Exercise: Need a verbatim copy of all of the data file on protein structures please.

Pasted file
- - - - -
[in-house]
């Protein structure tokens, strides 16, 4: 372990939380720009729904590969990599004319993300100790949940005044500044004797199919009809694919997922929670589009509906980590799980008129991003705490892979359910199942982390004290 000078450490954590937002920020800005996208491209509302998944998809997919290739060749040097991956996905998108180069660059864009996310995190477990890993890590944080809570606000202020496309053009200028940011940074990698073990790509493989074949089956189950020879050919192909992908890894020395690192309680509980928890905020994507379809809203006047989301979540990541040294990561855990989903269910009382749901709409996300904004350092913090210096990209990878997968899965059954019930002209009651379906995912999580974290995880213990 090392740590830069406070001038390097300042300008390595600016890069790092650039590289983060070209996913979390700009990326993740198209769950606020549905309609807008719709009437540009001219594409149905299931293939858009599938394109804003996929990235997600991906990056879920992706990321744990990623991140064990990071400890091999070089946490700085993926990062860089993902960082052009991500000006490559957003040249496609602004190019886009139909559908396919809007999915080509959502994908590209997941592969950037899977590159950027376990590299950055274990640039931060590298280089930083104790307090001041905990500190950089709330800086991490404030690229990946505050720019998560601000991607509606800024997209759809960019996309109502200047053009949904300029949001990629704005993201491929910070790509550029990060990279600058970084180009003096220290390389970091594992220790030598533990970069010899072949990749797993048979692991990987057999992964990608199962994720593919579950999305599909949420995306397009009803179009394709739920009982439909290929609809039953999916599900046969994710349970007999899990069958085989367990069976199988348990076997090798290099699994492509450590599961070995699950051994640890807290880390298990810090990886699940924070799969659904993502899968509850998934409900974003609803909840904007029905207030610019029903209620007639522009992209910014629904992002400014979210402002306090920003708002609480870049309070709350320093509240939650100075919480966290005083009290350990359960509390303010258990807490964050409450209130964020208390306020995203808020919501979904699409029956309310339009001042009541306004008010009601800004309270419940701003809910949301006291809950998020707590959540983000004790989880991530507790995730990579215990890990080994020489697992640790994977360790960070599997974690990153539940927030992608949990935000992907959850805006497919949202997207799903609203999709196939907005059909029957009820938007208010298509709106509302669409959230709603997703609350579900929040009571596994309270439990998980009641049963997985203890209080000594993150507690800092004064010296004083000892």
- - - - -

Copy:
[in-house]
């Protein structure tokens, strides 16, 4: 372990939380720009729904590969990599004319993300100790949940005044500044004797199919009809694919997922929670589009509906980590799980008129991003705490892979359910199942982390004290 000078450490954590937002920020800005996208491209509302998944998809997919290739060749040097991956996905998108180069660059864009996310995190477990890993890590944080809570606000202020496309053009200028940011940074990698073990790509493989074949089956189950020879050919192909992908890894020395690192309680509980928890905020994507379809809203006047989301979540990541040294990561855990989903269910009382749901709409996300904004350092913090210096990209990878997968899965059954019930002209009651379906995912999580974290995880213990 090392740590830069406070001038390097300042300008390595600016890069790092650039590289983060070209996913979390700009990326993740198209769950606020549905309609807008719709009437540009001219594409149905299931293939858009599938394109804003996929990235997600991906990056879920992706990321744990990623991140064990990071400890091999070089946490700085993926990062860089993902960082052009991500000006490559957003040249496609602004190019886009139909559908396919809007999915080509959502994908590209997941592969950037899977590159950027376990590299950055274990640039931060590298280089930083104790307090001041905990500190950089709330800086991490404030690229990946505050720019998560601000991607509606800024997209759809960019996309109502200047053009949904300029949001990629704005993201491929910070790509550029990060990279600058970084180009003096220290390389970091594992220790030598533990970069010899072949990749797993048979692991990987057999992964990608199962994720593919579950999305599909949420995306397009009803179009394709739920009982439909290929609809039953999916599900046969994710349970007999899990069958085989367990069976199988348990076997090798290099699994492509450590599961070995699950051994640890807290880390298990810090990886699940924070799969659904993502899968509850998934409900974003609803909840904007029905207030610019029903209620007639522009992209910014629904992002400014979210402002306090920003708002609480870049309070709350320093509240939650100075919480966290005083009290350990359960509390303010258990807490964050409450209130964020208390306020995203808020919501979904699409029956309310339009001042009541306004008010009601800004309270419940701003809910949301006291809950998020707590959540983000004790989880991530507790995730990579215990890990080994020489697992640790994977360790960070599997974690990153539940927030992608949990935000992907959850805006497919949202997207799903609203999709196939907005059909029957009820938007208010298509709106509302669409959230709603997703609350579900929040009571596994309270439990998980009641049963997985203890209080000594993150507690800092004064010296004083000892």